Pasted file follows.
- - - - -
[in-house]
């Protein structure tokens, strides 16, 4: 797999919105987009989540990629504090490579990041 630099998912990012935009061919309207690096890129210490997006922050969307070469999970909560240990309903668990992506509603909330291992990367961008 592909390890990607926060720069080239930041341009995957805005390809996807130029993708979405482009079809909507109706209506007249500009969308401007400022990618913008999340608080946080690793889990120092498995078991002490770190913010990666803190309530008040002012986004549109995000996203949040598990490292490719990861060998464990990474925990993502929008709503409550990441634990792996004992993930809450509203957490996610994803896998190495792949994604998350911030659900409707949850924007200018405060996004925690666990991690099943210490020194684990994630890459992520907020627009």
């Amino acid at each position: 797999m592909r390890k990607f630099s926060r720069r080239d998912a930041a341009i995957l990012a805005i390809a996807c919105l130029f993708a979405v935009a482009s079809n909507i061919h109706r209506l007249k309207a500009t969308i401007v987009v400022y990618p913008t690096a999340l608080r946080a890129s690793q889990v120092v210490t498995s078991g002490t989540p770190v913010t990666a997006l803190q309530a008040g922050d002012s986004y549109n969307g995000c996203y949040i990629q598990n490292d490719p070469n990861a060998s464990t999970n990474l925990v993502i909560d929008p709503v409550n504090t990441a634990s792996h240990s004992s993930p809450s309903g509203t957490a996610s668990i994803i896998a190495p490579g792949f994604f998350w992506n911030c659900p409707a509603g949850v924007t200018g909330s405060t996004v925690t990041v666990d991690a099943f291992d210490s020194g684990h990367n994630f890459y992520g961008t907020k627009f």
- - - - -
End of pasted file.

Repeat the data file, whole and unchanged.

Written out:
[in-house]
């Protein structure tokens, strides 16, 4: 797999919105987009989540990629504090490579990041 630099998912990012935009061919309207690096890129210490997006922050969307070469999970909560240990309903668990992506509603909330291992990367961008 592909390890990607926060720069080239930041341009995957805005390809996807130029993708979405482009079809909507109706209506007249500009969308401007400022990618913008999340608080946080690793889990120092498995078991002490770190913010990666803190309530008040002012986004549109995000996203949040598990490292490719990861060998464990990474925990993502929008709503409550990441634990792996004992993930809450509203957490996610994803896998190495792949994604998350911030659900409707949850924007200018405060996004925690666990991690099943210490020194684990994630890459992520907020627009």
């Amino acid at each position: 797999m592909r390890k990607f630099s926060r720069r080239d998912a930041a341009i995957l990012a805005i390809a996807c919105l130029f993708a979405v935009a482009s079809n909507i061919h109706r209506l007249k309207a500009t969308i401007v987009v400022y990618p913008t690096a999340l608080r946080a890129s690793q889990v120092v210490t498995s078991g002490t989540p770190v913010t990666a997006l803190q309530a008040g922050d002012s986004y549109n969307g995000c996203y949040i990629q598990n490292d490719p070469n990861a060998s464990t999970n990474l925990v993502i909560d929008p709503v409550n504090t990441a634990s792996h240990s004992s993930p809450s309903g509203t957490a996610s668990i994803i896998a190495p490579g792949f994604f998350w992506n911030c659900p409707a509603g949850v924007t200018g909330s405060t996004v925690t990041v666990d991690a099943f291992d210490s020194g684990h990367n994630f890459y992520g961008t907020k627009f």